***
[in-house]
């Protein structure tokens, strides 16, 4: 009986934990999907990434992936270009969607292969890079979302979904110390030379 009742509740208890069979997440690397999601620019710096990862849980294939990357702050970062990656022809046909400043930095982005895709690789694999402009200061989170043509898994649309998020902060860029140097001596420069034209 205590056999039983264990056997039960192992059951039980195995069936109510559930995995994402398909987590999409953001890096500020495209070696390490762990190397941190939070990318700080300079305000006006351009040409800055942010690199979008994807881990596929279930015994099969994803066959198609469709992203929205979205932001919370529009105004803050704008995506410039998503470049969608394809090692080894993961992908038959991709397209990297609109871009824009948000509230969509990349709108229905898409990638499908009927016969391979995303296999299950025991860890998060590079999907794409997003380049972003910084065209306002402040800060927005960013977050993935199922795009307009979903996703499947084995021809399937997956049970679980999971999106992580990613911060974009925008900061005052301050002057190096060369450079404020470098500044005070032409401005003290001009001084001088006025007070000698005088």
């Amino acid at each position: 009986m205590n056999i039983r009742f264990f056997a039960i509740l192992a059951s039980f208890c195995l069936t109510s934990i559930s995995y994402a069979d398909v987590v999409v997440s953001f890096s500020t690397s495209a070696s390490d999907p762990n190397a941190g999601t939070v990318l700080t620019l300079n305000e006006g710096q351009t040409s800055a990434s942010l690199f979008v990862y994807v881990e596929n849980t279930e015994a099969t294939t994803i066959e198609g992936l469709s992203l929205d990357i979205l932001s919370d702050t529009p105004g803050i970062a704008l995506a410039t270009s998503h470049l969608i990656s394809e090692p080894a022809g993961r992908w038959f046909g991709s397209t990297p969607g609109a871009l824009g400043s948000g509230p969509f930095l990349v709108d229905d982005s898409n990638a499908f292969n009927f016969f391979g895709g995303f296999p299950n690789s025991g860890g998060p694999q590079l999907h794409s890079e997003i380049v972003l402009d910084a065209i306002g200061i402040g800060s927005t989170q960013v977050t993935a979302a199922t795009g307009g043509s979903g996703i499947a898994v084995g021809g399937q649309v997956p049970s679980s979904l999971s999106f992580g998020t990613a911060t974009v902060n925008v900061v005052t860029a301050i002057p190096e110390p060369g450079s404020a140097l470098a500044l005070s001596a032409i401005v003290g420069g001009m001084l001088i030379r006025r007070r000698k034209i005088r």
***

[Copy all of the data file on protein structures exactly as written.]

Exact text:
[in-house]
């Protein structure tokens, strides 16, 4: 009986934990999907990434992936270009969607292969890079979302979904110390030379 009742509740208890069979997440690397999601620019710096990862849980294939990357702050970062990656022809046909400043930095982005895709690789694999402009200061989170043509898994649309998020902060860029140097001596420069034209 205590056999039983264990056997039960192992059951039980195995069936109510559930995995994402398909987590999409953001890096500020495209070696390490762990190397941190939070990318700080300079305000006006351009040409800055942010690199979008994807881990596929279930015994099969994803066959198609469709992203929205979205932001919370529009105004803050704008995506410039998503470049969608394809090692080894993961992908038959991709397209990297609109871009824009948000509230969509990349709108229905898409990638499908009927016969391979995303296999299950025991860890998060590079999907794409997003380049972003910084065209306002402040800060927005960013977050993935199922795009307009979903996703499947084995021809399937997956049970679980999971999106992580990613911060974009925008900061005052301050002057190096060369450079404020470098500044005070032409401005003290001009001084001088006025007070000698005088």
């Amino acid at each position: 009986m205590n056999i039983r009742f264990f056997a039960i509740l192992a059951s039980f208890c195995l069936t109510s934990i559930s995995y994402a069979d398909v987590v999409v997440s953001f890096s500020t690397s495209a070696s390490d999907p762990n190397a941190g999601t939070v990318l700080t620019l300079n305000e006006g710096q351009t040409s800055a990434s942010l690199f979008v990862y994807v881990e596929n849980t279930e015994a099969t294939t994803i066959e198609g992936l469709s992203l929205d990357i979205l932001s919370d702050t529009p105004g803050i970062a704008l995506a410039t270009s998503h470049l969608i990656s394809e090692p080894a022809g993961r992908w038959f046909g991709s397209t990297p969607g609109a871009l824009g400043s948000g509230p969509f930095l990349v709108d229905d982005s898409n990638a499908f292969n009927f016969f391979g895709g995303f296999p299950n690789s025991g860890g998060p694999q590079l999907h794409s890079e997003i380049v972003l402009d910084a065209i306002g200061i402040g800060s927005t989170q960013v977050t993935a979302a199922t795009g307009g043509s979903g996703i499947a898994v084995g021809g399937q649309v997956p049970s679980s979904l999971s999106f992580g998020t990613a911060t974009v902060n925008v900061v005052t860029a301050i002057p190096e110390p060369g450079s404020a140097l470098a500044l005070s001596a032409i401005v003290g420069g001009m001084l001088i030379r006025r007070r000698k034209i005088r």